Remember the little girl with cerebral palsy that wasn’t allowed to bring her guide dog to school in Michigan? The family sued the school district and the case was thrown out because the family didn’t first try to resolve the matter administratively by filing due process under Individuals with Disabilities Education Act (IDEA) laws. The family argued that it was not an IDEA claim, it was an Americans with Disabilities Act (ADA) claim, so they should be able to go straight to court. It got all the way to the US Supreme Court on appeal, and the US Supreme Court just ruled
unanimously that the family is entitled to go directly to court without first filing a due process/administrative claim IF the substance of their complaint does is not about a denial of FAPE. The Supreme Court said that, in order to make that determination, judges must look beyond the wording of a pleading to consider the true essence of the claim. The Court suggested the following hypothetical questions: First, could the student assert the same claim against a public facility that was NOT an educational facility? And second, could an individual OTHER than a student have brought the same claim against the school? If either question results in a “Yes,” the matter does not have to be exhausted administratively and the plaintiff can go directly to court.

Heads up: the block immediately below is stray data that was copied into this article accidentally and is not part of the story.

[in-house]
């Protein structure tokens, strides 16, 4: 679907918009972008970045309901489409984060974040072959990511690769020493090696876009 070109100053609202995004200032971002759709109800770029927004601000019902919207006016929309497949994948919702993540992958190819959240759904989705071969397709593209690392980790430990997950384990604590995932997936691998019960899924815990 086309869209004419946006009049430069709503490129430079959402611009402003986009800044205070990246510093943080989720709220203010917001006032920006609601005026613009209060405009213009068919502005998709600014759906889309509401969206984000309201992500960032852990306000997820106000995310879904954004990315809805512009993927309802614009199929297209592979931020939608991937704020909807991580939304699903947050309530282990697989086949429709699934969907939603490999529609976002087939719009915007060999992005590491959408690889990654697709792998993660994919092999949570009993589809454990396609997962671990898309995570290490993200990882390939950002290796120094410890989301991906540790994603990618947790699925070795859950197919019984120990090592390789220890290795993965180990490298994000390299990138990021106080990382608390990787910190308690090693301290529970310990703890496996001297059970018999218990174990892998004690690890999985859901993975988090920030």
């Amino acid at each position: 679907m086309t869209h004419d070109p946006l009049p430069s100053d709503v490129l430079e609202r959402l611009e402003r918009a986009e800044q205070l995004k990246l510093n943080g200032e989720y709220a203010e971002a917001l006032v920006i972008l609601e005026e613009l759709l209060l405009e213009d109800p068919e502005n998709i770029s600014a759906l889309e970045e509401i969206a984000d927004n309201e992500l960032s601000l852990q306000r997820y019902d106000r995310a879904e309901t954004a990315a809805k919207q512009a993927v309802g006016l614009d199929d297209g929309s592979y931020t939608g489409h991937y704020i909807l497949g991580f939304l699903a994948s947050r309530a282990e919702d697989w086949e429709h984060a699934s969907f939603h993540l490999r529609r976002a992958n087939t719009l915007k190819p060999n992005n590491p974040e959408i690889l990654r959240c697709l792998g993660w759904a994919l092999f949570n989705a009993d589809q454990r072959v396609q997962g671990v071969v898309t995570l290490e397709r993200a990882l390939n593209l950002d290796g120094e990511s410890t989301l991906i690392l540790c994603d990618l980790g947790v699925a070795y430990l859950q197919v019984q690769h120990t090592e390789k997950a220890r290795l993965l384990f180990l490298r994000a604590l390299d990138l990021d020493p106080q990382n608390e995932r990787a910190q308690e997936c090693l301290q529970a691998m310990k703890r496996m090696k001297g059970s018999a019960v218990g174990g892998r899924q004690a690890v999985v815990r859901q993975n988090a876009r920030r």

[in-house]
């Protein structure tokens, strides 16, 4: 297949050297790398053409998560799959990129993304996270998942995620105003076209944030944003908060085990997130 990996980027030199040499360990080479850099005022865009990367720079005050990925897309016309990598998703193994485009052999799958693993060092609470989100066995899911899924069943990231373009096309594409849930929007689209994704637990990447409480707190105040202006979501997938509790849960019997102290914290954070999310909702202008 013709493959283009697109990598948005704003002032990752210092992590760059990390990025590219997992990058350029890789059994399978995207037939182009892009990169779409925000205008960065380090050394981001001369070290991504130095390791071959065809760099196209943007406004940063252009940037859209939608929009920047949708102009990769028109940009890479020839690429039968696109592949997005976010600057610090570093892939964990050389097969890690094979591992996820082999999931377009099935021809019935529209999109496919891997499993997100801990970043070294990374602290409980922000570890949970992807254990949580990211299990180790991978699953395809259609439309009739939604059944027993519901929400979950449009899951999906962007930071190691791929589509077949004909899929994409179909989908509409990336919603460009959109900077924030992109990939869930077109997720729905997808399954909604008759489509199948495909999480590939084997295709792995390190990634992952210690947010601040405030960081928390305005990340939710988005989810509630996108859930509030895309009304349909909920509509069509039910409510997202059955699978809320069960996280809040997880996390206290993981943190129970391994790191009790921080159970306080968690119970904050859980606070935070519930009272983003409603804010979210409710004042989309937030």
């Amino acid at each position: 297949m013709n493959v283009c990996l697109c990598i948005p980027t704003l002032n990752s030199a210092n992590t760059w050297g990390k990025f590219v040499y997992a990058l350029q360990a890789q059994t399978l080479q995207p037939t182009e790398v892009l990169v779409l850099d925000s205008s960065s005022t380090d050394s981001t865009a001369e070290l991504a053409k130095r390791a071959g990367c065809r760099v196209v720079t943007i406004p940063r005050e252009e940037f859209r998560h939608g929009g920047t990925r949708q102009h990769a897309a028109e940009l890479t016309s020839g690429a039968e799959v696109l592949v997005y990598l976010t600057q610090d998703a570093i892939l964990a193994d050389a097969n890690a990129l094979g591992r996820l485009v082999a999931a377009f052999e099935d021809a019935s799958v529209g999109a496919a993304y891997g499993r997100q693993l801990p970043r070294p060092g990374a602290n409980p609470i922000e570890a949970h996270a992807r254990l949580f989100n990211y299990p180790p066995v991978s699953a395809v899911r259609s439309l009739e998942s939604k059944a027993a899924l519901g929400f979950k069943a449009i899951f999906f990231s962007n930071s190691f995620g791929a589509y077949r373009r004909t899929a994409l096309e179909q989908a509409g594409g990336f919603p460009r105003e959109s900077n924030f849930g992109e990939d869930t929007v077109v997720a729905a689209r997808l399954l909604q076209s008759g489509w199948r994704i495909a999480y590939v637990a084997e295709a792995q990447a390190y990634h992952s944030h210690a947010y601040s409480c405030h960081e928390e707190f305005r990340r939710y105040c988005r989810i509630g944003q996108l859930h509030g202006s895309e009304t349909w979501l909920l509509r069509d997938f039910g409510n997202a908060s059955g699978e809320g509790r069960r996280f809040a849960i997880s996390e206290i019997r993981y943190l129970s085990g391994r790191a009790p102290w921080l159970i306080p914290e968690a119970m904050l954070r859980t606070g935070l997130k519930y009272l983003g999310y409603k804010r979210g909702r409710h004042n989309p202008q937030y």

Unfortunately, the US Supreme Court didn’t decide whether or not this particular child’s claim about her guide dog is one that needs to be exhausted administratively. It’s sending the case back down to the 6th Circuit to make that determination based on the new test. More waiting…
- Posted by Attorney Linda Gorczynski